I am very happy to welcome Mark A. King to my blog for a round of seven questions, featuring his debut novel Metropolitan Dreams. Mark is one of the founders of FlashDogs, a global community of talented flash fiction writers. His flash fiction stories have been published in a number of anthologies and magazines. Mark was born and raised in London, works in Cambridge, and lives in Norfolk, England.

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1-Pitch your book in three sentences or less.

M.A.K.: In the aftermath of a violent crime we follow the connected stories of an injured nightclub bouncer, an ageing crime-lord, a conflicted police hacker, a traumatised Tube-driver and a vulnerable twelve-year-old girl as they fight for survival, purpose and redemption in the fractured city of London. Along the journey we discover lost rivers, abandoned underground stations, mysterious forces and angels (perhaps).

2-Is your book indie-published or traditionally published? Tell us a little about that journey.

M.A.K.: Indie published. Having monitored the progress (and success) of many FlashDogs on their various publishing adventures, it became clear to me that traditional publishing can be a long, hard and often frustrating experience. Self publishing offers choice, power, flexibility and responsiveness in terms of being able to get the book in front of readers. Some misguided voices that say self publishing has lesser quality, but a fair number of the finest books I have read over the last few years have come from indie authors and traditional publishing is no guarantee that you will like a book anyway, as everyone has their own reading preferences. Indeed, the indie path can often offer a wider variety of material to the reader. Neither is better, it’s just that indie suited me at this time.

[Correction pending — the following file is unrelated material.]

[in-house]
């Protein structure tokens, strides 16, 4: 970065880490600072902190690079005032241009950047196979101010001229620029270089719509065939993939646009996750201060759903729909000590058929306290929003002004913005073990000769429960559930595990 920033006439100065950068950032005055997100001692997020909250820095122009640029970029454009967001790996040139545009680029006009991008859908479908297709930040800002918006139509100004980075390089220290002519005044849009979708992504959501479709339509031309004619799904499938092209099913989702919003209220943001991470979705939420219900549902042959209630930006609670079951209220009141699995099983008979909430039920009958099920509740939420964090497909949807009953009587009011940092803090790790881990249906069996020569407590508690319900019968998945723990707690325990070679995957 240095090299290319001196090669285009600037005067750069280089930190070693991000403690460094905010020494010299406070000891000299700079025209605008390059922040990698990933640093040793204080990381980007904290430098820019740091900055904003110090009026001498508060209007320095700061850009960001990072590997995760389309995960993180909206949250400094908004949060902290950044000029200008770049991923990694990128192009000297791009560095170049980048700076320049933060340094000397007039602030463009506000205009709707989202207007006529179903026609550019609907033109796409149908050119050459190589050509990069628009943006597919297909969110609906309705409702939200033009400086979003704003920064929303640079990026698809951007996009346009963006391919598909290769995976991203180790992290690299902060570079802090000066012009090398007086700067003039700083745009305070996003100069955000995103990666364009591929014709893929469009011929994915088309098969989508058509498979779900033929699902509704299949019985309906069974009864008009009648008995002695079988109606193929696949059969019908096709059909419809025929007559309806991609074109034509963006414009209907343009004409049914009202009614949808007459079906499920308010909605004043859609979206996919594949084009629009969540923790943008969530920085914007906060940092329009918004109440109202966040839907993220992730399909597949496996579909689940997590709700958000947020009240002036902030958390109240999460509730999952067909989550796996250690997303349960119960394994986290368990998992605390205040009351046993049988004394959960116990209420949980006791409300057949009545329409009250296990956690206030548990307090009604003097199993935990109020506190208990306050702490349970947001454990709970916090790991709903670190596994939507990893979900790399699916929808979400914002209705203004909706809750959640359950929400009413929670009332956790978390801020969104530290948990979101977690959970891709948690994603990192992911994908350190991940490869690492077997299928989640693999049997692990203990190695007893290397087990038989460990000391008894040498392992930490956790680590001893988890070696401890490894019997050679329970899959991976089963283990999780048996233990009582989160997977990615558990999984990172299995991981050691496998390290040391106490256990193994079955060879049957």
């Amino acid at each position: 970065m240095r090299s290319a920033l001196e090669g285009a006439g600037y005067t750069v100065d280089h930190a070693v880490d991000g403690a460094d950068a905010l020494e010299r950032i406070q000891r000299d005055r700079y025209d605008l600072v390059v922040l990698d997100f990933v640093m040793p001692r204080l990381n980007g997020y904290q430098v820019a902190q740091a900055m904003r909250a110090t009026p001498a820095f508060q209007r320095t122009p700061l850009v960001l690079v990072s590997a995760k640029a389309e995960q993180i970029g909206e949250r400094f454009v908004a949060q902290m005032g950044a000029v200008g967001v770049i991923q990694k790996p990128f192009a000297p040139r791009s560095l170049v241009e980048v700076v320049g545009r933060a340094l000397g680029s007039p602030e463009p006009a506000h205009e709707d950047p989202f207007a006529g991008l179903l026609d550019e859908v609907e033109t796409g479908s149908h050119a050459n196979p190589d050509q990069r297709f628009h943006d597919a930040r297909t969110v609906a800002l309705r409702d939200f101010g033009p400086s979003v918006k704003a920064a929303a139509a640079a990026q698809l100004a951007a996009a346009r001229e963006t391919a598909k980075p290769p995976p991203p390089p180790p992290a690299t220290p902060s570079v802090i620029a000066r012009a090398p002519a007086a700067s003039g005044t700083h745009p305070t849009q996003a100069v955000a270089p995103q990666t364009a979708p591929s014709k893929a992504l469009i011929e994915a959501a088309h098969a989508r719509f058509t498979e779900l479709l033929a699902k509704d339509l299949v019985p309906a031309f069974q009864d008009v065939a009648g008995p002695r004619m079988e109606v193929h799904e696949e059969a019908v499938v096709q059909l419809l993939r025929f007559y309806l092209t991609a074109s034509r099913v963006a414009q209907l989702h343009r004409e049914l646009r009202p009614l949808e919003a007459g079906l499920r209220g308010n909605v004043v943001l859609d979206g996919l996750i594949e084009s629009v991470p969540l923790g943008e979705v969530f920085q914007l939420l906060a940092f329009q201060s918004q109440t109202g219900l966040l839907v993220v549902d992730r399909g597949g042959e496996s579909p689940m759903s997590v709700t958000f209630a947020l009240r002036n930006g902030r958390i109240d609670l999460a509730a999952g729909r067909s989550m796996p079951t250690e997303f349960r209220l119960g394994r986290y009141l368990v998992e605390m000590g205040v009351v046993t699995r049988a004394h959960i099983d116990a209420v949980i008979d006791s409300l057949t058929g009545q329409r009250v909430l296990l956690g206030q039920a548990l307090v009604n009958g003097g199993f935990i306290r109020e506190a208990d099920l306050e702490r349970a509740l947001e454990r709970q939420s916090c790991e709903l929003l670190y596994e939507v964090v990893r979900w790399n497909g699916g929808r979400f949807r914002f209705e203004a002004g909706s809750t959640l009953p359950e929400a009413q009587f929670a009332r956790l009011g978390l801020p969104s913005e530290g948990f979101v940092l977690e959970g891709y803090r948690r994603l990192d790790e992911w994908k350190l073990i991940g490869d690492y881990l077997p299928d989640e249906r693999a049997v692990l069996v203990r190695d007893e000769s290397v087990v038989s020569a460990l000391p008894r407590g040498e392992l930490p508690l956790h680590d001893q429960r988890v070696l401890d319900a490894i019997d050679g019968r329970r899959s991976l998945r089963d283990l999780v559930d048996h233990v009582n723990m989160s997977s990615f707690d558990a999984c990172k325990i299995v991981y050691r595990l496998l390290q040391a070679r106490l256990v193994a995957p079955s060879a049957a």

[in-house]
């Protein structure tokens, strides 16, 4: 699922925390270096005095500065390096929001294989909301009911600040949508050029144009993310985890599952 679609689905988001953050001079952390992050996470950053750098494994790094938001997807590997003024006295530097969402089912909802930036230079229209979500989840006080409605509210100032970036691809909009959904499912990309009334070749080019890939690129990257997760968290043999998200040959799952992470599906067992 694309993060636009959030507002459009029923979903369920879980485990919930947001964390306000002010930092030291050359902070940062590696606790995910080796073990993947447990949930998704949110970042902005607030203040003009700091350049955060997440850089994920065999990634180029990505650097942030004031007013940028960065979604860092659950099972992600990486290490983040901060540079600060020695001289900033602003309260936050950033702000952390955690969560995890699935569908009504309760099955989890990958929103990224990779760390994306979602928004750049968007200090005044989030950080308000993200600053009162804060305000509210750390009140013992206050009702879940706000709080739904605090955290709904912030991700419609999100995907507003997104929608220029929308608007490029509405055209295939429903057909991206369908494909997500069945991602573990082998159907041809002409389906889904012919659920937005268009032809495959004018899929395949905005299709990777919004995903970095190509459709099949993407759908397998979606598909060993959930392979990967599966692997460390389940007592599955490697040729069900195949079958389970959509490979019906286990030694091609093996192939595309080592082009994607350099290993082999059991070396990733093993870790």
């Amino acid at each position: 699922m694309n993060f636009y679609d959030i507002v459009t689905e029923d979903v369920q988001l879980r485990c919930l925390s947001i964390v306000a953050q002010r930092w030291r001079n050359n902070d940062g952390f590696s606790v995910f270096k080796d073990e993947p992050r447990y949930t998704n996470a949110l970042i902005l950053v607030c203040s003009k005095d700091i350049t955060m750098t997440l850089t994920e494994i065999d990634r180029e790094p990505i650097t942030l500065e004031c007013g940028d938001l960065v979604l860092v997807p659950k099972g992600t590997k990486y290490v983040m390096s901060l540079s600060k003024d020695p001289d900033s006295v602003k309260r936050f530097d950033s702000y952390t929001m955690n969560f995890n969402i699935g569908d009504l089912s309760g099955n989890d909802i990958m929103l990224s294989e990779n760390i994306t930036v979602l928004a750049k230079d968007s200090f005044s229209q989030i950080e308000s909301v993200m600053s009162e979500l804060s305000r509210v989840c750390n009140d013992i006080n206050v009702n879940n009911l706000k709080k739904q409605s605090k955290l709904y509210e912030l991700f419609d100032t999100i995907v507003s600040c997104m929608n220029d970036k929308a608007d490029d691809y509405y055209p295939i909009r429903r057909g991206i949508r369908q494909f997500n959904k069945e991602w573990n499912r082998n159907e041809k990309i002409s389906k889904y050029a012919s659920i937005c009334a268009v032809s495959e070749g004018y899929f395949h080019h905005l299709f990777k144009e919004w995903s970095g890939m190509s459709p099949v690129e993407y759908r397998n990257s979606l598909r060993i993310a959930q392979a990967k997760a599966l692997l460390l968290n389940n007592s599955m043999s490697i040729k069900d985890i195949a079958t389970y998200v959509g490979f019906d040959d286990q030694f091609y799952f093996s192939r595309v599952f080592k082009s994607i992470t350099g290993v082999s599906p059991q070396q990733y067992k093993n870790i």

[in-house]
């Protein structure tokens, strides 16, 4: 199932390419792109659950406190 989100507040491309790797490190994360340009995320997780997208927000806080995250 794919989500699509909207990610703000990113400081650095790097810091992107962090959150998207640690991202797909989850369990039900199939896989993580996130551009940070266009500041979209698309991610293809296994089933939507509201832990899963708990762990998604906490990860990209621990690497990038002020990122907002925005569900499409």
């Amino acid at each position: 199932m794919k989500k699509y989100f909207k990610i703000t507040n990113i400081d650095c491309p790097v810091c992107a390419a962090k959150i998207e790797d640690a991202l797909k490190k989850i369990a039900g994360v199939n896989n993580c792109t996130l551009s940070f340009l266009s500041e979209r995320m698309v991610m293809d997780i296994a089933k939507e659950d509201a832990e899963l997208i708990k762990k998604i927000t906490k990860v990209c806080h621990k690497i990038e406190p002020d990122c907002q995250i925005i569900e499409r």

The kind and talented host of this blog helped me almost every step of the way, from story transformation through to last minute logo creation. Should you be able to find someone as marvellous, I highly recommend you seek their magic as a priority early in the process.

3-What are your favorite genres/books to read, and do you think this affects your writing? How?

M.A.K.: I enjoy speculative fiction, which covers genres as diverse as science fiction, horror, fantasy, magical realism and new weird. I find myself always looking firstly to ground my stories in the lives of my characters and the journey they on on, but I’m fascinated by the worlds that science, faith and spirituality hint at, which are just beyond our current understanding. So I always try to find an undercurrent of otherworldlyness in my stories (not a real word, but it probably should be).

4-What’s the best piece of writing advice you’ve ever been given?

M.A.K.: I can’t remember the exact words, but it was something like ‘Write the way you want to write. Try not to be someone else as there is only one you.’
I’m starting to learn that it’s important to tell the stories I want to tell in the way that I want to tell them. It might sound obvious, but it’s not, well not for me anyway, I’m fairly conformist in my real life, my writing in many ways is an outlet for something more creative.